Ballerina Svetlana Zakharova in the ballet “The Pharaoh’s Daughter, circa 2002
at The Bolshoi in Moscow.
“Photo of the ballerina Sofia Fedorova (1879-1963) costumed as the slave Hita with unidentified children in the choreographer Alexander Gorsky’s (1871-1924) revival of the choreographer Marius Petipa (1818-1910) and the composer Cesare Pugni’s (1902-1870) ballet The Pharaoh’s Daughter.”
“Photographic postcard of Anna Pavlova as the Princess Aspicia in the Petipa/Pugni The Pharaoh’s Daughter, Saint Petersburg, circa 1910. Pavlova performed her celebrated “Glow Worm Dance” in 1915.”
Photo taken at the Bolshoi Theatre Moscow of Anna Pvalova and Mikhail Mordkin circa 1905.
“Photographic postcard of the ballerina Vera Karalli and the danseur Platon Karsavin with unidentified children costumed for the Ballet Master Marius Petipa and the composer Cesare Pugni‘s ballet The Pharaoh’s Daughter. St. Petersburg, Russian Empire.”
During the 1860s, a healthy rivalry developed between Saint-Leon and Petipa, and the beneficiary was the Imperial Ballet. In 1861 Petipa was given six weeks to stage a benefit performance for the retiring ballerina, Carolina Rosati. During a sojourn in Paris, Petipa had acquired a scenario from the dramatist, Jules-Henri Vernoy de Saint-Georges for a ballet, ‘The Pharoah’s Daughter’, inspired by Theophile Gautier’s novel, ‘Le Roman de la Momie’. Throughout the Victorian Era, Europe was fascinated by the culture of ancient Egypt. There has been a revival of this ballet so it is possible to see some film:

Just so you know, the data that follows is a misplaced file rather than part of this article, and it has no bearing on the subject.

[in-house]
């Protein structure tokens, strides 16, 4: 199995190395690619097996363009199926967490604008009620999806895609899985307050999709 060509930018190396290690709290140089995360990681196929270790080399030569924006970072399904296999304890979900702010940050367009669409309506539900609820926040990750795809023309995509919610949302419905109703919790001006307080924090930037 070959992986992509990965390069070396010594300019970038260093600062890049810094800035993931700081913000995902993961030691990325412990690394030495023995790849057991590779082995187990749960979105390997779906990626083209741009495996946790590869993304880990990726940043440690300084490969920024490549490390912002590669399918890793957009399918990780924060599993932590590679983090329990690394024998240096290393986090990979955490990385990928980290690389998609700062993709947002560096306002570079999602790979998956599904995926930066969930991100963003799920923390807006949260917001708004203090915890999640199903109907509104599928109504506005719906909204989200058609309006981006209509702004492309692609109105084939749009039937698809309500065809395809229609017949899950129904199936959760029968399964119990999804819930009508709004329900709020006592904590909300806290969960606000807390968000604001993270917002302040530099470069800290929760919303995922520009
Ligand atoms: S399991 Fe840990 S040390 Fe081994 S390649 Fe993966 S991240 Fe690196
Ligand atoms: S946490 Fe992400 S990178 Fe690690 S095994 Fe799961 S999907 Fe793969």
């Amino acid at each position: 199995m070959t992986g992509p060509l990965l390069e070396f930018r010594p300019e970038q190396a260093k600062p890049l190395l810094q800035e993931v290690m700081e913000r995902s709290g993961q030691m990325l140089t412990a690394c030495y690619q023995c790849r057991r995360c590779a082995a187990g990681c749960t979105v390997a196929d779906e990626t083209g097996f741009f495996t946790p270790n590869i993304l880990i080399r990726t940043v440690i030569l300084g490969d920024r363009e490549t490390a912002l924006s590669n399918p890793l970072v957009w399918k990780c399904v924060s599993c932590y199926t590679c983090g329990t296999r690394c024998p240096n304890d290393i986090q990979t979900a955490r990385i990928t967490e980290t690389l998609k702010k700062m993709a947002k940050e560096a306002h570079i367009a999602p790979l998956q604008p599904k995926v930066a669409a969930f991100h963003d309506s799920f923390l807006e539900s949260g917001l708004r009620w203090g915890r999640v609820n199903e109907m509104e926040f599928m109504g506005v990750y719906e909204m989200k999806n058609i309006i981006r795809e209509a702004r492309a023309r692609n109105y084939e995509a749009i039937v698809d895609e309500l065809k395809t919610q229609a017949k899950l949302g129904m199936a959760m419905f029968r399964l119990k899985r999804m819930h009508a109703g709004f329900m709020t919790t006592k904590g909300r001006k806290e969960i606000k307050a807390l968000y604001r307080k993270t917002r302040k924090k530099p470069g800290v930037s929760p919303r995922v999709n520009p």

Mikhail Mordkin in the ballet “The Pharoah’s Daughter”, St. Petersburg, 1900.
The clip loses the sound halfway through- but watch the foot work anyway. One can see the Bournonville influence. The male dancer is excellent. The choreography is unusual in the extent to which it uses variations of battement foot work. It incorporates the battements into turns as well. The coup de pied position is frequently used, as well as variations of ronde de jambe en l’air. Pierre Lacotte recreated a version for the Bolshoi in 2000. This is what you basically see in the clips. His version included only three reconstructed dances from the Petipa original, from the Grand Pas d’action Act II. The Sergeyev Collection housed with the Harvard University Theater Collection contains choreographic notation from Petipa’s 1898 production for Mathilde Kschessinskaya. Petipa’s notation is for the principal roles, while the choreography for the corps de ballet and the action sequences is only vaguely expressed.
‘The Pharaoh’s Daughter PDD (variation, coda of Act II) Comment: The dancers are Svetlana Zakharova and Serguei Filin.
Premier of ‘Pharoah’s Daughter- Grand pas des fleuves-1/2’
Pharoah’s Daughter-Osipova’ ‘Natalia Osipova, Dmitri Gudanov-La Fille du Pharaon’.